The robbery took place Tuesday night at the Celtic and Roman Museum in Manching, about 40 miles north of Munich.
The coins, dating to around 100 BC, were discovered in 1999 at the site of a large Celtic settlement nearby. The artifacts, weighing a total of 4kg (8.8lb), are the largest Celtic gold cluster ever discovered in the 20th century and are worth “millions” of euros, police said.
According to the police statement, the perpetrators entered the exhibit room where the items were displayed and opened a display case containing 483 coins.
Celtic and Roman Museum in Manching, Germany. credit: Armin Weigel/dpa/Getty Images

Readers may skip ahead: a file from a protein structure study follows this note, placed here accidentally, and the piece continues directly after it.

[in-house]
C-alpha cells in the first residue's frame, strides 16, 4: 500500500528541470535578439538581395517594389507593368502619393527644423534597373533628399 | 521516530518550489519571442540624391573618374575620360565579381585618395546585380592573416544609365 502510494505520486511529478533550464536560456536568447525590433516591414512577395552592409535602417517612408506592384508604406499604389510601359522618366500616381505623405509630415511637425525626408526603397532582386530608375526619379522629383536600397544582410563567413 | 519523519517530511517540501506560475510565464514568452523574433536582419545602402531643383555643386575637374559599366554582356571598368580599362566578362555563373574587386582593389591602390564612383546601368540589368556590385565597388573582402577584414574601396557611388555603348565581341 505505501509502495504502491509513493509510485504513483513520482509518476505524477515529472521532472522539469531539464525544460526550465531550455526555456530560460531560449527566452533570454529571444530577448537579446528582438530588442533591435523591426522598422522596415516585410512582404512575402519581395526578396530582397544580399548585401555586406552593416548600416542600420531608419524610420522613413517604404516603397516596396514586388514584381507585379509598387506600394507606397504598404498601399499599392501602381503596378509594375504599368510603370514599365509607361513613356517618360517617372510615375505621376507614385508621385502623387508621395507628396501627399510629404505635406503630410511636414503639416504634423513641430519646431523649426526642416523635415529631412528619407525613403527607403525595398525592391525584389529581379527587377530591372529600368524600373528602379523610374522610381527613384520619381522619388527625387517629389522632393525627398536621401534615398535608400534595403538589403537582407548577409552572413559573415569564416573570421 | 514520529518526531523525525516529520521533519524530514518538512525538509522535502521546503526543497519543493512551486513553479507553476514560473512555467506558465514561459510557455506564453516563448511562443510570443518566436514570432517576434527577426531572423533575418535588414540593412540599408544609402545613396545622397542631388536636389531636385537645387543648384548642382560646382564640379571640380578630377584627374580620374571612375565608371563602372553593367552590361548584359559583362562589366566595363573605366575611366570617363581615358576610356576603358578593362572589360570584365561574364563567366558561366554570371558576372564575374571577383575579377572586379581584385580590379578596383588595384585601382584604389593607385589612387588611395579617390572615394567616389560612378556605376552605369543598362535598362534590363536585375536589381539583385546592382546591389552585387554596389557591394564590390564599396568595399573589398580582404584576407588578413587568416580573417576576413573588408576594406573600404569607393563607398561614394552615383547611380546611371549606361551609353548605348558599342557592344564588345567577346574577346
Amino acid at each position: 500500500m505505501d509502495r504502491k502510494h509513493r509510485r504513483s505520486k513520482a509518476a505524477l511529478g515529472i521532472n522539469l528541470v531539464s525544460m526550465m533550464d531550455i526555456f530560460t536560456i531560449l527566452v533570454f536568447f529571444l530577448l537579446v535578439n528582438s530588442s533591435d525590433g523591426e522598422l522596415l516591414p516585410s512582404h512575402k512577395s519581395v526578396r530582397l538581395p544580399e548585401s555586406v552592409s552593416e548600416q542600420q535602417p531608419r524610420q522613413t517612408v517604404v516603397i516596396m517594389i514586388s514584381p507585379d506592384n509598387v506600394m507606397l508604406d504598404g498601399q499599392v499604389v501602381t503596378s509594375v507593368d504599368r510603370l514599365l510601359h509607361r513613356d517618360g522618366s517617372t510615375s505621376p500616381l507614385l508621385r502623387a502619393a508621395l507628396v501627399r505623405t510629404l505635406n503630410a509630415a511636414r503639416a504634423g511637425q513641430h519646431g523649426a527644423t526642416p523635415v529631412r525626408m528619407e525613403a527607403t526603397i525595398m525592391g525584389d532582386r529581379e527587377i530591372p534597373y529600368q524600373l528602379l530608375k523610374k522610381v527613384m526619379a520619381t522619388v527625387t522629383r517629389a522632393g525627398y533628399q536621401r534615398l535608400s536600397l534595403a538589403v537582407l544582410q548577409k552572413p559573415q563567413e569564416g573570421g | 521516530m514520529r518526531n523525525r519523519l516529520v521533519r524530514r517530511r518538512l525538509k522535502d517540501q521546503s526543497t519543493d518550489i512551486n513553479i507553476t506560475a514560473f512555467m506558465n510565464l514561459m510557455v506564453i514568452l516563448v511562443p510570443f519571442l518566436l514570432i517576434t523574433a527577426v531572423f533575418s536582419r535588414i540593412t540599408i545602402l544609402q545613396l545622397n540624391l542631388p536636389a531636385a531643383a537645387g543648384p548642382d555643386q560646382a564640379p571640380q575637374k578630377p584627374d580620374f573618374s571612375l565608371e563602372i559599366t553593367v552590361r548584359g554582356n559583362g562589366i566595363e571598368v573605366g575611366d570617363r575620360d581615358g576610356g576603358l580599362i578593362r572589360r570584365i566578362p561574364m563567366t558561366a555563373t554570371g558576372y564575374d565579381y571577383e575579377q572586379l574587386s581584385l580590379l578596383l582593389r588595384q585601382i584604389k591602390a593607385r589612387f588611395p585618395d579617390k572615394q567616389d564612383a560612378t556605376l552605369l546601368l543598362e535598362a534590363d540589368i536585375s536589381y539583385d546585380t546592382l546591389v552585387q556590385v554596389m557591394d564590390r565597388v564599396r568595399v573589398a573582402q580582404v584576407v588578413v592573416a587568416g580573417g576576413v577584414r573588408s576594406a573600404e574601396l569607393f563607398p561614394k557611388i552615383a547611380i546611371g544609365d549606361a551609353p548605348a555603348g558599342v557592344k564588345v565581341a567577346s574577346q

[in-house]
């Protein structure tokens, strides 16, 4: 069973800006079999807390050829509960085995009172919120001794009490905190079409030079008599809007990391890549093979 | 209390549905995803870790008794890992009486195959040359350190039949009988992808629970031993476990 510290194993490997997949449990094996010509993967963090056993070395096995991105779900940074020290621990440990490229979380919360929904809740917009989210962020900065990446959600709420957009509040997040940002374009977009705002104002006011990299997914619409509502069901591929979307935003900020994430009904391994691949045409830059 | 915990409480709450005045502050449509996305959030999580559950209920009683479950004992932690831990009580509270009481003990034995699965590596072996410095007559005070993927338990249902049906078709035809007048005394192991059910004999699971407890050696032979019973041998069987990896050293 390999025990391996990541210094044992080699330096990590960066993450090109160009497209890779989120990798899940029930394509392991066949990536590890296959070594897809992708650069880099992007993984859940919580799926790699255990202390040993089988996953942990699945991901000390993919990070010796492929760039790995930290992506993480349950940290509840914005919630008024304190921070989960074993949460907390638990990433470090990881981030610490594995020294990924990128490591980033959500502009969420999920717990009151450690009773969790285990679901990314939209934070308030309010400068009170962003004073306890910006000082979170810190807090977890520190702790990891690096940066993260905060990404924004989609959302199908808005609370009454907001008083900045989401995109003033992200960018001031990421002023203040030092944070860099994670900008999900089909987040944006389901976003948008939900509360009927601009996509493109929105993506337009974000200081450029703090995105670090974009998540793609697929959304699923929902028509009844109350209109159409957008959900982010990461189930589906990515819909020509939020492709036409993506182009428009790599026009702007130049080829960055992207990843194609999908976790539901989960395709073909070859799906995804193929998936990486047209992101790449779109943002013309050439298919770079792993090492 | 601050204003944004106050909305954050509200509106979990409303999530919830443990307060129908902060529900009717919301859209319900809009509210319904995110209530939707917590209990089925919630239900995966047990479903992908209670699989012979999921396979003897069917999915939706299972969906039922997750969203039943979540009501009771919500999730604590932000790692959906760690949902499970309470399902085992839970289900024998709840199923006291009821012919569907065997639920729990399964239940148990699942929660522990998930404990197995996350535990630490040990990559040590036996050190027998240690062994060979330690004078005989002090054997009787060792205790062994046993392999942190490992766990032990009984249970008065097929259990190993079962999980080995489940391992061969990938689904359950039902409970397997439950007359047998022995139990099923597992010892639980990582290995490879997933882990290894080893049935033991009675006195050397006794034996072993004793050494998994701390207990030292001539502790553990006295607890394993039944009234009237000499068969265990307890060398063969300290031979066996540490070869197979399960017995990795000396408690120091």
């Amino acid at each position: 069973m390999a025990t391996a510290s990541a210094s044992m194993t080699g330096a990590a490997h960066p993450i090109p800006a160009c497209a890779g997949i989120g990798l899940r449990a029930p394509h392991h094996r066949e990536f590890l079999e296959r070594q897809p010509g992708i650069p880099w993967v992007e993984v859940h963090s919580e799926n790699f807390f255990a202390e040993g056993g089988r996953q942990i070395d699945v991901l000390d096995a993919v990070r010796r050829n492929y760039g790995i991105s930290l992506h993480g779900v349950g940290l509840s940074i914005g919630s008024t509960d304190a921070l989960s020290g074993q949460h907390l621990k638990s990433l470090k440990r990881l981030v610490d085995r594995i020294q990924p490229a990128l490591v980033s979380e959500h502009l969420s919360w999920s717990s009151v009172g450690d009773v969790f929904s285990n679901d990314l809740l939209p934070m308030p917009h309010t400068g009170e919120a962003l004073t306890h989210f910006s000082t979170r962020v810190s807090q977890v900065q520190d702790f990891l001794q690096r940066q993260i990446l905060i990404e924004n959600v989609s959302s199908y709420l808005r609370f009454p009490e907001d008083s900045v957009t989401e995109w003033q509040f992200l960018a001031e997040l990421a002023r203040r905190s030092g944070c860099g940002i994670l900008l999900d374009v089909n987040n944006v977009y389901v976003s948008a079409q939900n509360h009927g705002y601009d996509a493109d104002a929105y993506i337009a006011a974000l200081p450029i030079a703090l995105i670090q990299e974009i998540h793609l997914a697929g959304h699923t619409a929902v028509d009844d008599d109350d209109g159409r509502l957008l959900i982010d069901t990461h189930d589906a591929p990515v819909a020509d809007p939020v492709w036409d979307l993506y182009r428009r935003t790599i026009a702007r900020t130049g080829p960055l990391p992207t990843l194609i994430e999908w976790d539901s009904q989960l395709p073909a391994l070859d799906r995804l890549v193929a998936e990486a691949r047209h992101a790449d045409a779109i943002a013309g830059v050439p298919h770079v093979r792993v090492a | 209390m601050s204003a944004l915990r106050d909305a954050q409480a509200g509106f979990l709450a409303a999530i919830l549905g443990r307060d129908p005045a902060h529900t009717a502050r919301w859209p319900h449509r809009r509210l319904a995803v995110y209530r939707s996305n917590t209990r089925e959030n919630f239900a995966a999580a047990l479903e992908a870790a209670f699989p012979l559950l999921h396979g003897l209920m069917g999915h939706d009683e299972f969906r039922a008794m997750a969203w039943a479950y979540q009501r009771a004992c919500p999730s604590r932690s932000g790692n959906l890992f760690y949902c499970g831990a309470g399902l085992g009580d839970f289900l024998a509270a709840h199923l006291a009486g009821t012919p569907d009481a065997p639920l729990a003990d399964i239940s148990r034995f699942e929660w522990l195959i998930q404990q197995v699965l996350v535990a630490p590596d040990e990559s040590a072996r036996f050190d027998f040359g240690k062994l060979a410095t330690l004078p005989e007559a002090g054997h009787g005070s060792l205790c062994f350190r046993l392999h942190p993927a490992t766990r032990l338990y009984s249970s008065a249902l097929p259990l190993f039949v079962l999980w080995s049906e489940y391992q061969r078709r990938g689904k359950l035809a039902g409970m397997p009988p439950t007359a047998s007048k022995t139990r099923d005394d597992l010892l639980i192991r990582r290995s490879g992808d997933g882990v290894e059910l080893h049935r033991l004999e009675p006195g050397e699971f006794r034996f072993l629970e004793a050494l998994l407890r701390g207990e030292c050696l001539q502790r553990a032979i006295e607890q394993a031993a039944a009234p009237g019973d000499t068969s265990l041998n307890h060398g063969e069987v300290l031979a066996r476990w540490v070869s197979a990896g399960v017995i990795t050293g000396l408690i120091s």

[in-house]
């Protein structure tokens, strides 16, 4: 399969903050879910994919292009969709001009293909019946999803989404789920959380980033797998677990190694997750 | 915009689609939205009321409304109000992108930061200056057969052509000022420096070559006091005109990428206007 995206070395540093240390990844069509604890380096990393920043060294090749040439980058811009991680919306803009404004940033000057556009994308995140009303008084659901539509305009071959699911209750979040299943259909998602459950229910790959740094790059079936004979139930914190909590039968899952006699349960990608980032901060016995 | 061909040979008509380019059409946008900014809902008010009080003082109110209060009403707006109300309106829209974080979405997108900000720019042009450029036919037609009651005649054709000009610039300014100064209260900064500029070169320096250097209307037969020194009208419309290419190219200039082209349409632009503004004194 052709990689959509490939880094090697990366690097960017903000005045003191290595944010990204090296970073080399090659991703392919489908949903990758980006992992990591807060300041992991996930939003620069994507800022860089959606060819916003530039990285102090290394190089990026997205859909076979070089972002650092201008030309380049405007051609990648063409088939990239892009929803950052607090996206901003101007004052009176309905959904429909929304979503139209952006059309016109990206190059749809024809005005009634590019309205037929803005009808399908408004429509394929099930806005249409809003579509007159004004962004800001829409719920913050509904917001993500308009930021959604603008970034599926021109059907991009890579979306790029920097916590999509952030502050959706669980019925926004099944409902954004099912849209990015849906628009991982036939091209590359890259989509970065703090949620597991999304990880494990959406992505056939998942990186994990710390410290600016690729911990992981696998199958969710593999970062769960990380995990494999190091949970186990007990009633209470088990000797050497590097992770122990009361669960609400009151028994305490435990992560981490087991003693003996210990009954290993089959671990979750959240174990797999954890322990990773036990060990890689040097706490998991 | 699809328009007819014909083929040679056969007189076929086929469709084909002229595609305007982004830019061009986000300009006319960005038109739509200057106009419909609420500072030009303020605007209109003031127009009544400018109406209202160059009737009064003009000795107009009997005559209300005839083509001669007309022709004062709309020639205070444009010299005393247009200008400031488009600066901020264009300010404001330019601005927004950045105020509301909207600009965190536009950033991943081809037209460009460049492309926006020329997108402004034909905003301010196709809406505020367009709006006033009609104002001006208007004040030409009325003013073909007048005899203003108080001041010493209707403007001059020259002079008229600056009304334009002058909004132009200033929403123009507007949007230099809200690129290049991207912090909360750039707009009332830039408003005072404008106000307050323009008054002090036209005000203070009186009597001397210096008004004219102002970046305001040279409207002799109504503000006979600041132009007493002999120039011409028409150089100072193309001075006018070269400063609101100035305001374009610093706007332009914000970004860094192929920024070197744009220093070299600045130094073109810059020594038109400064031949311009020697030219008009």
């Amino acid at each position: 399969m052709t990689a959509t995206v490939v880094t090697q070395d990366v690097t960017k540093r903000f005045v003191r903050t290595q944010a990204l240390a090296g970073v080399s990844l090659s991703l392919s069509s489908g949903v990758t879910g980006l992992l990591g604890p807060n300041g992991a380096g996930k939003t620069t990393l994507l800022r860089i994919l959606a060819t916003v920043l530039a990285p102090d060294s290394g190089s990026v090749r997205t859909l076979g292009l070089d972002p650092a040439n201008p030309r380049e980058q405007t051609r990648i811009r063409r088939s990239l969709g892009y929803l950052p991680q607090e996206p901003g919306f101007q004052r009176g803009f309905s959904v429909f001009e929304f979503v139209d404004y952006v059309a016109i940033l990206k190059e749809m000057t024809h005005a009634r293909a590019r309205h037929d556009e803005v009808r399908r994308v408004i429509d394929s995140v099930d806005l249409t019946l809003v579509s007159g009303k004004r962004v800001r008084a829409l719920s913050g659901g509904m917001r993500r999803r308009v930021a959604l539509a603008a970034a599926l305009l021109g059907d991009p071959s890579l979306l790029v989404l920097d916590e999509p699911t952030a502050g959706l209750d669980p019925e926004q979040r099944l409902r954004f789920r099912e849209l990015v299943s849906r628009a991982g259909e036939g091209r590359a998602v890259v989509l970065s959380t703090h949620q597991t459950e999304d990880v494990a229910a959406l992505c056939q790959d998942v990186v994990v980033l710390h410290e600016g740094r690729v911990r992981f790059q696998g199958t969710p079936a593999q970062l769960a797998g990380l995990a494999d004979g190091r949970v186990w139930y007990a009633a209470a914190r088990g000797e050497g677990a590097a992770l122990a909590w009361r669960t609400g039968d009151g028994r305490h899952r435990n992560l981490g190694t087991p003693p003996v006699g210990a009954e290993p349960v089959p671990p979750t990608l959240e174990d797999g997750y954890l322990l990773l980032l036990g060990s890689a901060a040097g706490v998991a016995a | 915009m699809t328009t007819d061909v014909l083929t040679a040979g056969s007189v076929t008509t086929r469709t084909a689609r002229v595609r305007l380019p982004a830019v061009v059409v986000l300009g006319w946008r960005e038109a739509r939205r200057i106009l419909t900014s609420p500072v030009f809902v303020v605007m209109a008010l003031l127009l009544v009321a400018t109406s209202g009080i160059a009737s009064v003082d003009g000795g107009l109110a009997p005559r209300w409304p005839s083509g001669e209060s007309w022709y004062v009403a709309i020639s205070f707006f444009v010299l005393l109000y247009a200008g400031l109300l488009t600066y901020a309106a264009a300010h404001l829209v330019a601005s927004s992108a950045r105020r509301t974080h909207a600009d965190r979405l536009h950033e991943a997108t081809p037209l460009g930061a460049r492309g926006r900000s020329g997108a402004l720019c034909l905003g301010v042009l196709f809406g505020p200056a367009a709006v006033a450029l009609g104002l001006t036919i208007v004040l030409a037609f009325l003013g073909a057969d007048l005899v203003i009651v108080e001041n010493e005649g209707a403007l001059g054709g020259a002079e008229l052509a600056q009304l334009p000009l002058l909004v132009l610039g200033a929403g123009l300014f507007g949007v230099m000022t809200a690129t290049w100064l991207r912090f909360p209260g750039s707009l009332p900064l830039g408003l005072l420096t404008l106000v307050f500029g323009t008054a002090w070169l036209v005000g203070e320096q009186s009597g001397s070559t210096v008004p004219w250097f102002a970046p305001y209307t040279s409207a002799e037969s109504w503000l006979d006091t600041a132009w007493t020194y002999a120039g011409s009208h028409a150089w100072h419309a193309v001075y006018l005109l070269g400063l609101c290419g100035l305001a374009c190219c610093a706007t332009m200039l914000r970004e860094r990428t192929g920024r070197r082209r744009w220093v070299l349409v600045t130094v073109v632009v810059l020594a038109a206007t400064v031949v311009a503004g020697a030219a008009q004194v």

The Oppidum of Manching was once one of the largest Celtic settlements in Central Europe, occupied from around 200 BC. It later developed into a large city-like settlement surrounded by walls made of wood and stone.
The site was severely damaged in the 1930s with the construction of a military airfield. But excavations carried out after World War II have uncovered planned streets, rows of buildings and evidence of trade facilitated by coins minted at the site. According to the museum, only about 7 percent of the settlement has been excavated so far.
Bavaria’s science and arts minister, Markus Blume, described Tuesday’s theft as a “disaster”.